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Psilocybe semilanceata
From Wikipedia, the free encyclopedia
Psilocybe semilanceata, the liberty cap, is a psychedelic mushroom that
contains the psychoactive compound psilocybin. It grows on grassy
meadows and similar; particularly in wet, south-facing fields and other
habitats well fertilized by sheep and other cattle feces, although unlike
Psilocybe cubensis it does not grow directly on the dung itself. It is found throughout the cool temperate and subarctic regions of the Northern Hemisphere and it is most common in "Europe, Russia, India,
Peru and the Pacific Northwest United States and Northeastern North America."
Etymology
The mushroom takes its name from an actual cap, the Phrygian cap, also known as the liberty cap, which it resembles. The Latin word for Phrygian cap is pileus, nowadays the technical name for what is
commonly known as the "cap" of a fungal fruiting body. In the 18th century AD Phrygian caps were stuck on Liberty poles, which resemble
the stem of the mushroom. The binomial name can be broken down into the Greek "psilo" (bald) and "cybe" (head), and the Latin "semi" (half)
and "lanceata" (lanced or pierced).
Identification
Liberty caps have a distinctive conical head with a small point or nipple
on the tip. They are yellow to brown in colour and the caps are slimy when moist. Their stems tend to be long, slightly wavy and the same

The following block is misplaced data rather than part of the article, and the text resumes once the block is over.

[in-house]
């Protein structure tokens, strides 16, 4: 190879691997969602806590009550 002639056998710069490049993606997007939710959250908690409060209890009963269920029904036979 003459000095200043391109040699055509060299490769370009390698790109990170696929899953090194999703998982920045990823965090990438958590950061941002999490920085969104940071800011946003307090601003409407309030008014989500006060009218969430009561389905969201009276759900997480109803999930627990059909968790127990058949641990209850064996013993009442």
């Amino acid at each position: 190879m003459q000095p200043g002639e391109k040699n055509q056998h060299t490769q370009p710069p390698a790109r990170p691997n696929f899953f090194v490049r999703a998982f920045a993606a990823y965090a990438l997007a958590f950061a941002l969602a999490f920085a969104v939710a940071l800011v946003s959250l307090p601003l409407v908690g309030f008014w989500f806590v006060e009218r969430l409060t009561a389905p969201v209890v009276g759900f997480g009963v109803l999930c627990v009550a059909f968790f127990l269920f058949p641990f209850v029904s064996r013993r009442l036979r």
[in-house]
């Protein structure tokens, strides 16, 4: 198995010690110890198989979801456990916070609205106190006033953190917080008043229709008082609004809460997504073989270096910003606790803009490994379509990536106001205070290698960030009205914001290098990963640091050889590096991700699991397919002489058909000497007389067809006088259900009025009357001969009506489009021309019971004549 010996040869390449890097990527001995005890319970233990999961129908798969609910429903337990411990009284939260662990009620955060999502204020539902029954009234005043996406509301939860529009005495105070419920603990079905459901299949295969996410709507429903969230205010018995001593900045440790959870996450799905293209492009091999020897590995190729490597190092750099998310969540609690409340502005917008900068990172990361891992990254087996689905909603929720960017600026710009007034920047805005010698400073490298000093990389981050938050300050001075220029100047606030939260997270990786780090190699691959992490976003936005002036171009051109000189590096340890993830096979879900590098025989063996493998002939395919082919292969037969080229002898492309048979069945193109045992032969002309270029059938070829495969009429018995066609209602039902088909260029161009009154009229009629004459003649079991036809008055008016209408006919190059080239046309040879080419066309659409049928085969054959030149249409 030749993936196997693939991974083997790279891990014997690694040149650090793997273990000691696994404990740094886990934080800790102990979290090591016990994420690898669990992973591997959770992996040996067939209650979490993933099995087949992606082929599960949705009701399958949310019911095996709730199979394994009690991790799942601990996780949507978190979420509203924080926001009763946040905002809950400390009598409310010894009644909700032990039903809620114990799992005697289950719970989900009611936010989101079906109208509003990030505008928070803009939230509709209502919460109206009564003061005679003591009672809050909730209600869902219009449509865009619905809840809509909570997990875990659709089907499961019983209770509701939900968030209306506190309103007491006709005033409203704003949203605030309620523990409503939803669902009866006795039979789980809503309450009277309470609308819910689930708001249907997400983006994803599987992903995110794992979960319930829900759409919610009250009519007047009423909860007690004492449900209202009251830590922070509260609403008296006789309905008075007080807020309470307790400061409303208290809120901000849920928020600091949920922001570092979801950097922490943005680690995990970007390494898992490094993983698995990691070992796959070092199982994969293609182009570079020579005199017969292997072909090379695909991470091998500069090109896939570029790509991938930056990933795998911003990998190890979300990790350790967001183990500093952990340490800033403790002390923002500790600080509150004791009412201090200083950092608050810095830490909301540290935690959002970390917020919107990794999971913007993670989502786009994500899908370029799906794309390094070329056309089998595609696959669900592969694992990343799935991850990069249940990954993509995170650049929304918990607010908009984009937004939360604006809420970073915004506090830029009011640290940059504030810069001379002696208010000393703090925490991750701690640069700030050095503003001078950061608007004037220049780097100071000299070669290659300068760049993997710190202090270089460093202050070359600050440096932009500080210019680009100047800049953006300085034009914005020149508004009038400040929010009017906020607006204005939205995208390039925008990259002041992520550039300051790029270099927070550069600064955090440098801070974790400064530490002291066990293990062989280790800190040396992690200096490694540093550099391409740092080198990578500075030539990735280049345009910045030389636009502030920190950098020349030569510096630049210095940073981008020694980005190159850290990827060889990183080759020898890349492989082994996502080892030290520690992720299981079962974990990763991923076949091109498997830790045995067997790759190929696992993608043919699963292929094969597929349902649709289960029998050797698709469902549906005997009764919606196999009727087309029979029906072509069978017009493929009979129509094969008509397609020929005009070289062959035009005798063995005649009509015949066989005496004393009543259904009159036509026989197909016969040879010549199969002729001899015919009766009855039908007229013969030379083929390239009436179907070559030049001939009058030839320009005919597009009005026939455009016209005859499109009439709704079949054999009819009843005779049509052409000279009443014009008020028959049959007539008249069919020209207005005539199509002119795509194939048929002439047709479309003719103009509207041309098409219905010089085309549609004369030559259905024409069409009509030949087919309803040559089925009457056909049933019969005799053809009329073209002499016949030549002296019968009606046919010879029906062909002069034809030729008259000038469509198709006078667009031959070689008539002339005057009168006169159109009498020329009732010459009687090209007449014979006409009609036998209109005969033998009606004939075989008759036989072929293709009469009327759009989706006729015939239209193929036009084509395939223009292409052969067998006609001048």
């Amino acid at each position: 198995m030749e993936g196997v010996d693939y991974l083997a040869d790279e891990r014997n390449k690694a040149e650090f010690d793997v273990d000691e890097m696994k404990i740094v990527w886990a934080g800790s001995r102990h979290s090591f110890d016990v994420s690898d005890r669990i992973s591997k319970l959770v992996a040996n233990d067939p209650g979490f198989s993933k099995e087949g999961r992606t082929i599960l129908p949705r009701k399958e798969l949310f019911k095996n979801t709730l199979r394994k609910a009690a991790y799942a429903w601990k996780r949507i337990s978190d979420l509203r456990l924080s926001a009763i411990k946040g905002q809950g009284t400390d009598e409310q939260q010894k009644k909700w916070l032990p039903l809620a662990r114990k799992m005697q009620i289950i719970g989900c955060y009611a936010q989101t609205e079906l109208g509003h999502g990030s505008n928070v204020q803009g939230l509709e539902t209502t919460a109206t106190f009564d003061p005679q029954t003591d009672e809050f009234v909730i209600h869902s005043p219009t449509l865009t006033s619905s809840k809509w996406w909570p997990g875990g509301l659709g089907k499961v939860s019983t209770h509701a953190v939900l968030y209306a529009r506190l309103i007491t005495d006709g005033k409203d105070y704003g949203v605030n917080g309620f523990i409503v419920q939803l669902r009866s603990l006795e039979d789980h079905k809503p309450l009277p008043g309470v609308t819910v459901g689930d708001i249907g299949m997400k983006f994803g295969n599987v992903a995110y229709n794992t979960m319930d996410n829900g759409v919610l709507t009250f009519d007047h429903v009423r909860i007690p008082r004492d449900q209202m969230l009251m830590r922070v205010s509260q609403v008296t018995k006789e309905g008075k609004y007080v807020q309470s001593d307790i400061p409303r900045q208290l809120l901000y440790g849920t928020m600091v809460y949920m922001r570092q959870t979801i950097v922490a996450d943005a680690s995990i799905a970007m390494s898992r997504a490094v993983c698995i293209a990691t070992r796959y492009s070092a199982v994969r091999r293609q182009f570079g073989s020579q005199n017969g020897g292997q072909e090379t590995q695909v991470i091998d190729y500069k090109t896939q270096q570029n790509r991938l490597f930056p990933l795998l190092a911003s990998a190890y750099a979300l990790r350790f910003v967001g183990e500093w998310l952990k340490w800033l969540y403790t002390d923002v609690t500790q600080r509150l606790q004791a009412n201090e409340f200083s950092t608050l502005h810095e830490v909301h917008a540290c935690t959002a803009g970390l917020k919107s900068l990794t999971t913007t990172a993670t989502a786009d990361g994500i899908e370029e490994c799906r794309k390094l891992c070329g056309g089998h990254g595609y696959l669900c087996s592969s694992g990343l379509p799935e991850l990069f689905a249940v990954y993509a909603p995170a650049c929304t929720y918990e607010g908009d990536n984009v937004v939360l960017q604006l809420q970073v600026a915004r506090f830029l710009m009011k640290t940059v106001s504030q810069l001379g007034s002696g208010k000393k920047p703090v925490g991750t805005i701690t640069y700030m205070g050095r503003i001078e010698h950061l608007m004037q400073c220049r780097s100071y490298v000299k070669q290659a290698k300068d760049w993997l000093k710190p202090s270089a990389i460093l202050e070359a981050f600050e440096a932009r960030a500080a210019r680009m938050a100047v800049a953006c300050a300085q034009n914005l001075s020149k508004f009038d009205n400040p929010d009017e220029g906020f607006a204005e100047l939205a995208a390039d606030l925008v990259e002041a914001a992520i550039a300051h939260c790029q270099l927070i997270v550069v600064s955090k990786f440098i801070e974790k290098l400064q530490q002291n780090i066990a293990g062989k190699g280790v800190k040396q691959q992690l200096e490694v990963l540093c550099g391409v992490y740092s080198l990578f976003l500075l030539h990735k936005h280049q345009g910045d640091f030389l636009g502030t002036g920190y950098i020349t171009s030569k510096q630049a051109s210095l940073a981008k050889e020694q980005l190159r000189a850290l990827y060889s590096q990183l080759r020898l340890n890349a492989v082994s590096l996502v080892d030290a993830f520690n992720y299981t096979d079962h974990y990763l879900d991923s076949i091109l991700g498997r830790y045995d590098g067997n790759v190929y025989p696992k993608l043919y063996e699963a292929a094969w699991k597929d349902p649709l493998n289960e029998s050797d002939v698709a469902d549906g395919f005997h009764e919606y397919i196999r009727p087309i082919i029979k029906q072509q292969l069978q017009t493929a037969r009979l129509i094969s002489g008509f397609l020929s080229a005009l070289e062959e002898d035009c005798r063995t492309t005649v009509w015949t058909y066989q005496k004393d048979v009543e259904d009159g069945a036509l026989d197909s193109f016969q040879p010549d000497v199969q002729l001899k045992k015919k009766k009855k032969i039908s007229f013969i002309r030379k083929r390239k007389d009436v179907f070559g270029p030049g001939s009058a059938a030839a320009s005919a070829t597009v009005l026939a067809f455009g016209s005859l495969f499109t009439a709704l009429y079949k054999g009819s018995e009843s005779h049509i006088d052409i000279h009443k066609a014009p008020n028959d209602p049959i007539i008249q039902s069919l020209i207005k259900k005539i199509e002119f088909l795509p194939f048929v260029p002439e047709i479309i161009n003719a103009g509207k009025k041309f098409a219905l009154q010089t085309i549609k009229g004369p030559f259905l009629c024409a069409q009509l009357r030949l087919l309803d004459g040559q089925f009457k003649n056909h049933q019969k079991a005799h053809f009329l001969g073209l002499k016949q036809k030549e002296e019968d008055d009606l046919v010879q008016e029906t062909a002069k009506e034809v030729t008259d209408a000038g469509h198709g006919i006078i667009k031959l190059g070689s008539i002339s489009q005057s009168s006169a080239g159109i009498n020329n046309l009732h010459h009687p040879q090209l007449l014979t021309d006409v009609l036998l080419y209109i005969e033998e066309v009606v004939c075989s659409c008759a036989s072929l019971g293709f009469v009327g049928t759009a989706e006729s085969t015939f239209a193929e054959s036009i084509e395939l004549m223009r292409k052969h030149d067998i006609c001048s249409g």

colour or slightly lighter than the cap. The gills are darker than the outer
cap. There are several species of lookalikes; domed heads and translucent stalks are some of the main giveaways when identifying
impostors. As with all fungus, if in doubt do not consume before
ascertaining the exact species. Anecdotal evidence suggests that
accidental consumption of lookalike mushrooms in reasonable doses is
unlikely to lead to anything worse than an upset stomach, but it is still
an unnecessary risk.
Contemporary use in the UK
In Britain, a 'loophole' in UK law allowed the selling and possession of fresh, unprepared psychoactive mushrooms. After much indecision (or unwillingness to legislate) governmental forces closed the loop hole. As from July 18, 2005 all retail transactions involving psychoactive mushrooms became illegal (with the exception of fly agaric), and possession of practically all psychoactive mushrooms was made illegal under the Drugs Act of 2005. Any transgression is treatable as a criminal
offense involving a Class A substance.
Somewhat unsurprisingly, the comprehensive curtailing of 'shroom culture' so suddenly has resulted in a tremendous increase in the use of the liberty cap by people who can no longer obtain their substance of
choice by retail.

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